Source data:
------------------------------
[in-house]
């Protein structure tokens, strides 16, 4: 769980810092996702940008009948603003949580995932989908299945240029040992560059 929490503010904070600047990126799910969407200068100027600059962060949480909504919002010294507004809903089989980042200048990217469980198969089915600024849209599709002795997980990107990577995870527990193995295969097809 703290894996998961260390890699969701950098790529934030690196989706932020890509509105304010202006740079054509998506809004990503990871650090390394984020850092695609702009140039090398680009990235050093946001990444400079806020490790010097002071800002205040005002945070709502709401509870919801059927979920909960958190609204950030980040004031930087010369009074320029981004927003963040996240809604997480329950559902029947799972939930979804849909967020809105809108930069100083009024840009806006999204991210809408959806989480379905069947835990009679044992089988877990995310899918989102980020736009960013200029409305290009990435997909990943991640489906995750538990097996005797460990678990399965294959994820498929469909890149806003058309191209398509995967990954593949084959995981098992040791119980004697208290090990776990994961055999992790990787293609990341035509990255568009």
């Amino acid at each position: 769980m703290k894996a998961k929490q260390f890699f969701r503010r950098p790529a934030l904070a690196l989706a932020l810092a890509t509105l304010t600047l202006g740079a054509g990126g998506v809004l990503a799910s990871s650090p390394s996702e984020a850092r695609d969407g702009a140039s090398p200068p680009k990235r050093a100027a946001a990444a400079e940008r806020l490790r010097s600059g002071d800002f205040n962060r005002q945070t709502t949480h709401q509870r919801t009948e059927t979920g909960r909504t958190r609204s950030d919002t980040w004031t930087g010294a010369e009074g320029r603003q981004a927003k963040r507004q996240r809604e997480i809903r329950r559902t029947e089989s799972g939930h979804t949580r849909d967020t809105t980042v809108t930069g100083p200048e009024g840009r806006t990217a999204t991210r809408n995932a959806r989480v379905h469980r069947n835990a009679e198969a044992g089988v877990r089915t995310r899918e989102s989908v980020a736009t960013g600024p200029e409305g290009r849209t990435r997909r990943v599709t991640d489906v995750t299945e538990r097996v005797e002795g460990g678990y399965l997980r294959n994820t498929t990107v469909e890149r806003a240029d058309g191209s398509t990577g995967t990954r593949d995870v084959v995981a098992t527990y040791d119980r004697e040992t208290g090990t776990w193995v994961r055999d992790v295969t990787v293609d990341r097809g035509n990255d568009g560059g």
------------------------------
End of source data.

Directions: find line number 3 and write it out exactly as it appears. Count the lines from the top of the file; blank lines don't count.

């Amino acid at each position: 769980m703290k894996a998961k929490q260390f890699f969701r503010r950098p790529a934030l904070a690196l989706a932020l810092a890509t509105l304010t600047l202006g740079a054509g990126g998506v809004l990503a799910s990871s650090p390394s996702e984020a850092r695609d969407g702009a140039s090398p200068p680009k990235r050093a100027a946001a990444a400079e940008r806020l490790r010097s600059g002071d800002f205040n962060r005002q945070t709502t949480h709401q509870r919801t009948e059927t979920g909960r909504t958190r609204s950030d919002t980040w004031t930087g010294a010369e009074g320029r603003q981004a927003k963040r507004q996240r809604e997480i809903r329950r559902t029947e089989s799972g939930h979804t949580r849909d967020t809105t980042v809108t930069g100083p200048e009024g840009r806006t990217a999204t991210r809408n995932a959806r989480v379905h469980r069947n835990a009679e198969a044992g089988v877990r089915t995310r899918e989102s989908v980020a736009t960013g600024p200029e409305g290009r849209t990435r997909r990943v599709t991640d489906v995750t299945e538990r097996v005797e002795g460990g678990y399965l997980r294959n994820t498929t990107v469909e890149r806003a240029d058309g191209s398509t990577g995967t990954r593949d995870v084959v995981a098992t527990y040791d119980r004697e040992t208290g090990t776990w193995v994961r055999d992790v295969t990787v293609d990341r097809g035509n990255d568009g560059g």